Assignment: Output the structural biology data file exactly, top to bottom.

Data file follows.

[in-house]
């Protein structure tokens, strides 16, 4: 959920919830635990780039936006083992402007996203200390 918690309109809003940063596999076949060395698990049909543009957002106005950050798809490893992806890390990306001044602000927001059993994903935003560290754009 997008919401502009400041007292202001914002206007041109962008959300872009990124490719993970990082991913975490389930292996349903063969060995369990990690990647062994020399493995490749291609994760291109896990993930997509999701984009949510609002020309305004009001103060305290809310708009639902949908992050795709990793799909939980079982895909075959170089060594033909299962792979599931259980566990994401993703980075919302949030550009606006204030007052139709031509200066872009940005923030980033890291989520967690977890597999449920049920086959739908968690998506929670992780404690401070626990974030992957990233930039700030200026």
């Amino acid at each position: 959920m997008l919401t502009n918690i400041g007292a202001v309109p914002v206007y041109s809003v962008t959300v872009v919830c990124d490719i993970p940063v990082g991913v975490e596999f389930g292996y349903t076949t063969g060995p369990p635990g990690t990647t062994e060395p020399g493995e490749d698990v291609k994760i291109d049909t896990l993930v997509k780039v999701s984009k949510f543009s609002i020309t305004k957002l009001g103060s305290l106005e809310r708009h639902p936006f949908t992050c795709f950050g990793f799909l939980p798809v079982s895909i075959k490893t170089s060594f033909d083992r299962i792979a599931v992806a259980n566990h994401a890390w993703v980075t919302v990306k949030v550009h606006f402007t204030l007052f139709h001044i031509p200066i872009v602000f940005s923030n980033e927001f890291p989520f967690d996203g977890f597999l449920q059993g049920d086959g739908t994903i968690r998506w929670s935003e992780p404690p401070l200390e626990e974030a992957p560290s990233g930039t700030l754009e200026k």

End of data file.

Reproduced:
[in-house]
């Protein structure tokens, strides 16, 4: 959920919830635990780039936006083992402007996203200390 918690309109809003940063596999076949060395698990049909543009957002106005950050798809490893992806890390990306001044602000927001059993994903935003560290754009 997008919401502009400041007292202001914002206007041109962008959300872009990124490719993970990082991913975490389930292996349903063969060995369990990690990647062994020399493995490749291609994760291109896990993930997509999701984009949510609002020309305004009001103060305290809310708009639902949908992050795709990793799909939980079982895909075959170089060594033909299962792979599931259980566990994401993703980075919302949030550009606006204030007052139709031509200066872009940005923030980033890291989520967690977890597999449920049920086959739908968690998506929670992780404690401070626990974030992957990233930039700030200026």
């Amino acid at each position: 959920m997008l919401t502009n918690i400041g007292a202001v309109p914002v206007y041109s809003v962008t959300v872009v919830c990124d490719i993970p940063v990082g991913v975490e596999f389930g292996y349903t076949t063969g060995p369990p635990g990690t990647t062994e060395p020399g493995e490749d698990v291609k994760i291109d049909t896990l993930v997509k780039v999701s984009k949510f543009s609002i020309t305004k957002l009001g103060s305290l106005e809310r708009h639902p936006f949908t992050c795709f950050g990793f799909l939980p798809v079982s895909i075959k490893t170089s060594f033909d083992r299962i792979a599931v992806a259980n566990h994401a890390w993703v980075t919302v990306k949030v550009h606006f402007t204030l007052f139709h001044i031509p200066i872009v602000f940005s923030n980033e927001f890291p989520f967690d996203g977890f597999l449920q059993g049920d086959g739908t994903i968690r998506w929670s935003e992780p404690p401070l200390e626990e974030a992957p560290s990233g930039t700030l754009e200026k």